New Wave

September 22
@ 7:00 pm – 10:00 pm
Free Admission

Read More

Q&A with Resident Artist Carl Rauschenbach

Apr 22, 2016

You can’t see the countless hours Carl Rauschenbach has put into perfecting a shape. All that’s left for the viewer is the immensely satisfying final product. There’s a sense that everything is in its right place — each perfectly curved line, each stretched piece of canvas stapled to a laser cut of wood. It’s astonishing to see an artist completely remove the constraints of the medium from the viewer’s mind and leave you only with the art itself. It’s something Rauschenbach has concerned himself with for the past 10-plus years as he’s pursued his labor of abstract love.

“It’s about shedding away the unnecessary things and putting the focus on this one simple almost perfect shape,” says Rauschenbach, surrounded by unfinished pieces for his upcoming exhibition at Red Bull House of Art. “It ends up being more about the mark making and the gesture.”

As a kid growing up in New Zealand, Rauschenbach describes himself as “that kid that was always drawing,” whether it be still lifes of his matchbox car collection or recreating the Batman logo. A poster of New York City hung in his bedroom and, after spending eight years in Japan and bouncing around the globe, Rauschenbach finally landed in Brooklyn. Throughout all the moves, an appreciation for skate culture, graffiti and branding remained consistent themes in his work.

“Throughout the years, I’ve always been making stuff in the creative field whether it was silk screens in the bathroom for t-shirts to stickers and anything else that fit into the skate scene culture,” recalls Rauschenbach.

We recently sat down with Rauschenbach at the Red Bull House of Art to talk about his dedication to crafting a nearly perfect shape, how his early influences remain big influences today and how his residency in Detroit has helped him dive deeper into the arts.

For nearly a decade, you’ve been deconstructing and reconstructing a similar set of abstract shapes in your work. What’s kept you working in that medium?

In the beginning, it was about mark making in the minimalist form — just that simple act of making a mark or a gesture. There’s a lot of different influences there through typography and using positive and negative space. I wanted to make these abstract forms that would have character, too. They’ve been transforming since I’ve started. [During an artist residency in Israel], I started breaking down these compositions into a few shapes — shapes that turned out looking like Chee-tos (laughs). I’ve used those Chee-tos shapes as a vocabulary to create a mood and change the mood of the viewer. Ever since then, they’ve evolved into a more organic way where I used silkscreen to execute the shapes onto whatever surface I’m working. There’s an evolved language there that becomes apparent when a series or new body of work is completed. I’m interested in that language and how abstract shapes — even though they are not words — can still have this universal language to them.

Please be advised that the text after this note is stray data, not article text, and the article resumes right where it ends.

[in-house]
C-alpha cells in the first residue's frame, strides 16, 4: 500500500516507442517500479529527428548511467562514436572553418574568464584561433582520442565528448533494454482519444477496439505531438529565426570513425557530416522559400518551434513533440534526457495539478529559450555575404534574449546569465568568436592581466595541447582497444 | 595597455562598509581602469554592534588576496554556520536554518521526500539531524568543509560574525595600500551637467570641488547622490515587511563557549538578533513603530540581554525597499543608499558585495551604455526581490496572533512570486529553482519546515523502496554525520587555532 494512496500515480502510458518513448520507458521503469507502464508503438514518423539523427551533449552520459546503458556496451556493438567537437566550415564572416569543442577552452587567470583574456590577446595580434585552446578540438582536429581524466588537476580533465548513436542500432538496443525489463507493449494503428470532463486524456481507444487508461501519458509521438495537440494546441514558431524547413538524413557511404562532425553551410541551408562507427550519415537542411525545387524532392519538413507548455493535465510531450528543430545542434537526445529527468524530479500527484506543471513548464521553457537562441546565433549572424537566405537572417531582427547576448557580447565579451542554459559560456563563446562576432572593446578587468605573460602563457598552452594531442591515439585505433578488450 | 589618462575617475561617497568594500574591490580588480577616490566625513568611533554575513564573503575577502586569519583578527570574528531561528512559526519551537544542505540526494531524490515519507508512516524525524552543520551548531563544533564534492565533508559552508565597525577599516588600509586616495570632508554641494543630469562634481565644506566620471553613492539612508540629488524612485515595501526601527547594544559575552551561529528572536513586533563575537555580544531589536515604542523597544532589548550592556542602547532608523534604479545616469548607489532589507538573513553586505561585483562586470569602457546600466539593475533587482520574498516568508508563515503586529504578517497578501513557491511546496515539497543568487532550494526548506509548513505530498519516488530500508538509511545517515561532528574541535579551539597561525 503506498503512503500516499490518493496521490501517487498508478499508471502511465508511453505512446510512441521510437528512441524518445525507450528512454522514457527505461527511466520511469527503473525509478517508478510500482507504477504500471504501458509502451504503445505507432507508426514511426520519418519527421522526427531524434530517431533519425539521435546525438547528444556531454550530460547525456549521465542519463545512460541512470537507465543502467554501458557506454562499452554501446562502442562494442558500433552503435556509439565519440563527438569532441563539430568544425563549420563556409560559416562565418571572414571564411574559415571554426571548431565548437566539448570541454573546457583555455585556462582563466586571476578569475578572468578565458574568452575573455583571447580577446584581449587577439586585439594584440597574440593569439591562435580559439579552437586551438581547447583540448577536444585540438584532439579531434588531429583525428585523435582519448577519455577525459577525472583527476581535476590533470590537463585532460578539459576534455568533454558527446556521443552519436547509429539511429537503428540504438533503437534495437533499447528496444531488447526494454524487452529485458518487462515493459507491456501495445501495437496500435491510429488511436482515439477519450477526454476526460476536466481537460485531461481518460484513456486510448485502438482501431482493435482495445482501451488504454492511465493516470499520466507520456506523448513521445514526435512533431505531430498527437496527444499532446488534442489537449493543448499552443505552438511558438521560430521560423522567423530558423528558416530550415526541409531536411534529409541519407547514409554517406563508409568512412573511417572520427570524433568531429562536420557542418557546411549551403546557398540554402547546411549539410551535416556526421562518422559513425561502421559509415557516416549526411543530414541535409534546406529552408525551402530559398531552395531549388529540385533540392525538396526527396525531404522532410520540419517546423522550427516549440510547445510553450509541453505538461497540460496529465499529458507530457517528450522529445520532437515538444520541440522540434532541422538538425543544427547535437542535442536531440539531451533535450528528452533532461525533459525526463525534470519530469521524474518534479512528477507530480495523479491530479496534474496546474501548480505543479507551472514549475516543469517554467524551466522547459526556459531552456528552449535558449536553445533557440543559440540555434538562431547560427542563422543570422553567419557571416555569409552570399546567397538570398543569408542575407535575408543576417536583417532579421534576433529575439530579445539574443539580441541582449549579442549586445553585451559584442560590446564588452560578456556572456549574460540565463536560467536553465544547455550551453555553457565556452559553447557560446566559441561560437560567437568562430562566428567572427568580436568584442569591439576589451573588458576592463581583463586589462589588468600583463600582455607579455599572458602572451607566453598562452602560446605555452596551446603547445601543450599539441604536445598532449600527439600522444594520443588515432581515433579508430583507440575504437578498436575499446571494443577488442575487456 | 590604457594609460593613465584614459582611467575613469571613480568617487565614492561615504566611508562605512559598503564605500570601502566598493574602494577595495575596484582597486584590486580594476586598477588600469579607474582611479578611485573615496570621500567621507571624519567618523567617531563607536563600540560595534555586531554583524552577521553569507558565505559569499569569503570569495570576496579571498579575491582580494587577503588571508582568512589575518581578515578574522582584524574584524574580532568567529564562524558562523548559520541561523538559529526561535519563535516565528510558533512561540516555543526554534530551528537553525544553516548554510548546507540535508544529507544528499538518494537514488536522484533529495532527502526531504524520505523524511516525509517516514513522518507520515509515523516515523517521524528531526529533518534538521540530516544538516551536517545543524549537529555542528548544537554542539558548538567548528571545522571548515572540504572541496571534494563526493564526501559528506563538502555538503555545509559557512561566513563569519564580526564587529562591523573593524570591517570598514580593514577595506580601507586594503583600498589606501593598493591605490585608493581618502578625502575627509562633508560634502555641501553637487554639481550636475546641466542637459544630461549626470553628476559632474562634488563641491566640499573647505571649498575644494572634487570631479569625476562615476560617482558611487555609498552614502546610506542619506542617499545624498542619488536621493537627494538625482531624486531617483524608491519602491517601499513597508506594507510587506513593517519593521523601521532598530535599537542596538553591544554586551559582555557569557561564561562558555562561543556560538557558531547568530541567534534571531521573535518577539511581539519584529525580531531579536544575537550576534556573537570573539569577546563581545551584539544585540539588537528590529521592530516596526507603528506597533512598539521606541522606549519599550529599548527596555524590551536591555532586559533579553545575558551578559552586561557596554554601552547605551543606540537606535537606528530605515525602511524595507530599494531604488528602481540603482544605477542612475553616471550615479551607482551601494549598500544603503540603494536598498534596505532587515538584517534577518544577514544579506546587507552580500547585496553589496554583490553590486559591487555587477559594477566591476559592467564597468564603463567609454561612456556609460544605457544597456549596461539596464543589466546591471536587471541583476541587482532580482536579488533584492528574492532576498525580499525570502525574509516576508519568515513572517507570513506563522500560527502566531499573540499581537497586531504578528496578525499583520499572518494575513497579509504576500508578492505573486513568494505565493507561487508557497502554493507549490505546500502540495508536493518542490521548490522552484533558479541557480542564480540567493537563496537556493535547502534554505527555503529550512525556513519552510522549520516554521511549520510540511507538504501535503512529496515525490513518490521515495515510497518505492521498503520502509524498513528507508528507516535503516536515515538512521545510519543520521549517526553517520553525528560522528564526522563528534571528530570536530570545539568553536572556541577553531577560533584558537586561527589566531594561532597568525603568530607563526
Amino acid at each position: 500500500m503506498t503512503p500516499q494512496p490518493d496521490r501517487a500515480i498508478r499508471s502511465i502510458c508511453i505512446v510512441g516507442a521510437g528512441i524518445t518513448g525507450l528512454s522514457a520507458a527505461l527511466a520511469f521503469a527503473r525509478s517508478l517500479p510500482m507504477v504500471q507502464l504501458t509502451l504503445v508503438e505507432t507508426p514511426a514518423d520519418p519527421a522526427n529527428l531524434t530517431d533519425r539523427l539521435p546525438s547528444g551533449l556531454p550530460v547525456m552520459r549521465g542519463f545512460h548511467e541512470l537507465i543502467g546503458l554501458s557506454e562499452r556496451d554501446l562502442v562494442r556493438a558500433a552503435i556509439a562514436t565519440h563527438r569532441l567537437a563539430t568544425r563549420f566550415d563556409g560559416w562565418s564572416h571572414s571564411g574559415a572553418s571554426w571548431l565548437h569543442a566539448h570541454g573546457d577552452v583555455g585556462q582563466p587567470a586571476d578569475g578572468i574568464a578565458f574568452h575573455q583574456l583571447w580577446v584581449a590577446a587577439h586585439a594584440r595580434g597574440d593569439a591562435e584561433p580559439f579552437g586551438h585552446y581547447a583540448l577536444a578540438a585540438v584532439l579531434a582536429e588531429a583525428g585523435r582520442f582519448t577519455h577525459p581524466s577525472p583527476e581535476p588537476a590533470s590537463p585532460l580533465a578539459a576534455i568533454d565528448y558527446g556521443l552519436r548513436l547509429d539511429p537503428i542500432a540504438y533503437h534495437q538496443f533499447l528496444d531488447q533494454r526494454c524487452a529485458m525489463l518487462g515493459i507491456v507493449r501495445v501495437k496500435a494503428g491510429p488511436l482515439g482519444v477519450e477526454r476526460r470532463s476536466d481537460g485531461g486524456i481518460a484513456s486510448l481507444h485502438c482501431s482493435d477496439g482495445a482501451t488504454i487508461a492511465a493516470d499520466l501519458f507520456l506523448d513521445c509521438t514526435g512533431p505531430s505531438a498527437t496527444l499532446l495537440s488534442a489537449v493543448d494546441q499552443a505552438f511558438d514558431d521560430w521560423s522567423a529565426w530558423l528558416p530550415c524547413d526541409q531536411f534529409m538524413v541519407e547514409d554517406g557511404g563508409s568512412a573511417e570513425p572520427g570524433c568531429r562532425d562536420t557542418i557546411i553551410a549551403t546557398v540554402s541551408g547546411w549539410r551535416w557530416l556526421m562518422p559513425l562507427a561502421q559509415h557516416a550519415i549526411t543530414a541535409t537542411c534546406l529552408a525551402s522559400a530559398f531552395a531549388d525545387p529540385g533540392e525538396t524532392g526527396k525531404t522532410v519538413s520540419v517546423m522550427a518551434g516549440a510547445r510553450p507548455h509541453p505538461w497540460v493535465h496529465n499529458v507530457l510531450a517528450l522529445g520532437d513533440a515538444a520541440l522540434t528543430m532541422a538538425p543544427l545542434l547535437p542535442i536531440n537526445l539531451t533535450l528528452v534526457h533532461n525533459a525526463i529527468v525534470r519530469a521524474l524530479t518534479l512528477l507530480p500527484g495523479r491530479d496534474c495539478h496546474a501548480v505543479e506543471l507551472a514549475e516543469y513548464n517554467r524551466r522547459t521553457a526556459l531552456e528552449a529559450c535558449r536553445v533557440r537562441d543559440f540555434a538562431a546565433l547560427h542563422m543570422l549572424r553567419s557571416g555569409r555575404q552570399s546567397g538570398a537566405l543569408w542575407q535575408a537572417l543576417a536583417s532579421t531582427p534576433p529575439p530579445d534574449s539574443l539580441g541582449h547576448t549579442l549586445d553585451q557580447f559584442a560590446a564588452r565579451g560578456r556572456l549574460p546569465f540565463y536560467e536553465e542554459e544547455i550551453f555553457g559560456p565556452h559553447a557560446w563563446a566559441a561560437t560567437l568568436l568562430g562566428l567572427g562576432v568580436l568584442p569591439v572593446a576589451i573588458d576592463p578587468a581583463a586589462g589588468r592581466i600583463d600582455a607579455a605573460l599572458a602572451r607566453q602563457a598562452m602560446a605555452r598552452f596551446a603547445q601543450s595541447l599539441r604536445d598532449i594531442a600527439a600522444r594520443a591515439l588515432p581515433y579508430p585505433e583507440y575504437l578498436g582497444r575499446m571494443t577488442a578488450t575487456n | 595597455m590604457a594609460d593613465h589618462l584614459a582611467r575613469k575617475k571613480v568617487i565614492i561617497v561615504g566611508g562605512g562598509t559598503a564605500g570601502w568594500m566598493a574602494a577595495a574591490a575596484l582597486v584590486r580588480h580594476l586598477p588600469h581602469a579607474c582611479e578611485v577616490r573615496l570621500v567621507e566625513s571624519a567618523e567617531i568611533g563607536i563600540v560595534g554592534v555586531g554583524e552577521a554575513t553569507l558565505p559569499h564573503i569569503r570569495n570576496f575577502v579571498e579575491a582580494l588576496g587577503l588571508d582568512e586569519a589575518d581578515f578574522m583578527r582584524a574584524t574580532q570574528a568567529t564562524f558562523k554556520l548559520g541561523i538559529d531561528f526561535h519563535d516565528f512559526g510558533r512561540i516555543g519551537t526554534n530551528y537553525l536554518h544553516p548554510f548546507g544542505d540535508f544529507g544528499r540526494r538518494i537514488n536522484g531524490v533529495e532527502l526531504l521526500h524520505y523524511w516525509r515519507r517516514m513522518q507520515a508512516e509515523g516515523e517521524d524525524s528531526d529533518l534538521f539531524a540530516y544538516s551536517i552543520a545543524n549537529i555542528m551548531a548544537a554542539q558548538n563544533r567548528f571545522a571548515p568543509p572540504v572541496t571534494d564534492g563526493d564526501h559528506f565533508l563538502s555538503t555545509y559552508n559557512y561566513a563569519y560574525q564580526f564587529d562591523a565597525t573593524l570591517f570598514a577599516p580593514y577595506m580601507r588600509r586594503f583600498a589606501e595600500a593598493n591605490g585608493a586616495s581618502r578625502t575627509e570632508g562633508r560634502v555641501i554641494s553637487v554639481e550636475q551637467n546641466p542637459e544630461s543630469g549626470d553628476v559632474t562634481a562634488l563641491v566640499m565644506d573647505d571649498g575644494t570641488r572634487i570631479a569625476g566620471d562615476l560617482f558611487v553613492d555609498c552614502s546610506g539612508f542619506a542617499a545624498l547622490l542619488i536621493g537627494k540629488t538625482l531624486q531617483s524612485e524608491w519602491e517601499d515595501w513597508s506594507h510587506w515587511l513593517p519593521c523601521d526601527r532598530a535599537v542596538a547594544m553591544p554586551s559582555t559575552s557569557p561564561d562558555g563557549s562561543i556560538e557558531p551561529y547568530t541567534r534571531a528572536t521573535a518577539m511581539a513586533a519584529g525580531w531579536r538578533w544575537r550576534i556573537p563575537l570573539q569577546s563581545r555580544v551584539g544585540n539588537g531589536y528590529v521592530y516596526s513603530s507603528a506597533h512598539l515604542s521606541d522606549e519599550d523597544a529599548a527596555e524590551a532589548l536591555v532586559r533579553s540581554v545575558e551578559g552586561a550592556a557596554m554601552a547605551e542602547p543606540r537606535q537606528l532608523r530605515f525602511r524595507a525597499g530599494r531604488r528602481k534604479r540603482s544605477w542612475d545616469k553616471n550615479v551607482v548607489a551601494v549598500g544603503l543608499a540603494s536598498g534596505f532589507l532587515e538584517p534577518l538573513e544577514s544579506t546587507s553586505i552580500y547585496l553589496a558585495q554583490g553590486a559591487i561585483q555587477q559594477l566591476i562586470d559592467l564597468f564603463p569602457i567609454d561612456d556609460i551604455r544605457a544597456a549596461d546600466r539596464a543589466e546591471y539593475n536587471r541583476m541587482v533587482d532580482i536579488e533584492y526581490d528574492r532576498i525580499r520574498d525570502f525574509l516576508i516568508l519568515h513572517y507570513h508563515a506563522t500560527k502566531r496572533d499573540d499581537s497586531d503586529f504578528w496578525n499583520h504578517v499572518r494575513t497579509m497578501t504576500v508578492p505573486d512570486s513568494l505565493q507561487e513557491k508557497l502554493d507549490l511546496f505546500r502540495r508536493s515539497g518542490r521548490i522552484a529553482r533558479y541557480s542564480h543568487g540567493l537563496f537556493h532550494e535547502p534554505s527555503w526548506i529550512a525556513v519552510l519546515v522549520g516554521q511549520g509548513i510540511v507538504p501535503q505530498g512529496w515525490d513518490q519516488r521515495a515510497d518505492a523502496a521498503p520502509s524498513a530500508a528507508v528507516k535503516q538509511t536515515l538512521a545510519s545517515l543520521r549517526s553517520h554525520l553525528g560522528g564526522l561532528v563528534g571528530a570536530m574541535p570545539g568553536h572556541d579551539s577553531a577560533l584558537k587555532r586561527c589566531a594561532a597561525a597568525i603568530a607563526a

Most artists would feel like they were pushing the boundaries of their work by venturing into a new subject or medium. You’ve focused on similar forms for nearly 10 years and you’ve mentioned that, as an artist, it’s some of your most challenging and satisfying work.

I’ve been trying to see how far I could push one idea. That’s something I’m really interested in, too — a reproduction of a reproduction. At some point, the original gets lost and the reproduction becomes the original and there’s a back and forth there. What is the original? Does it matter? Does it matter if it’s a reproduction? That definitely relates to being influenced by graffiti as a kid — that wow factor and how they would just keep producing the same logo over and over and over again — but that also relates back to branding and logos. There’s something about reproduction, the power of authorship and how far you can push it.

It’s funny how I’m still doing this and still working in this style. Usually, people work in a certain style and they move on… but I’ve kept at it. After seeing the evolution of making something and then having a reaction, people liking it, not liking it — and that need to make it better and more refined and cleaner. It started being very rigid. I would paint a sketch exactly as it was onto a wall. Today, it’s become a lot more organic and free flowing. That’s really exciting to know there’s an evolution of my work.

How has your residency at Red Bull House of Art influenced your ability to push your concentration on these character-driven abstract shapes forward?

When you work in a certain style for a decade, you accumulate a lot of ideas over the years. [At Red Bull House of Art], I have the opportunity to execute some of these ideas. I was always interested in sculpture… and I’m actually going to be working on a metal sculpture this weekend. I went to art school in Japan — it was affiliated with the Parsons School of Design in New York — and even though I was studying communication design, I was often in the product design department making stuff with my hands — small sculptures, things of that nature. 20 years fast forward, now that I have the opportunity to make these ideas a reality, I’m venturing more into a deeper aspect of art making.

By Ryan Patrick Hooper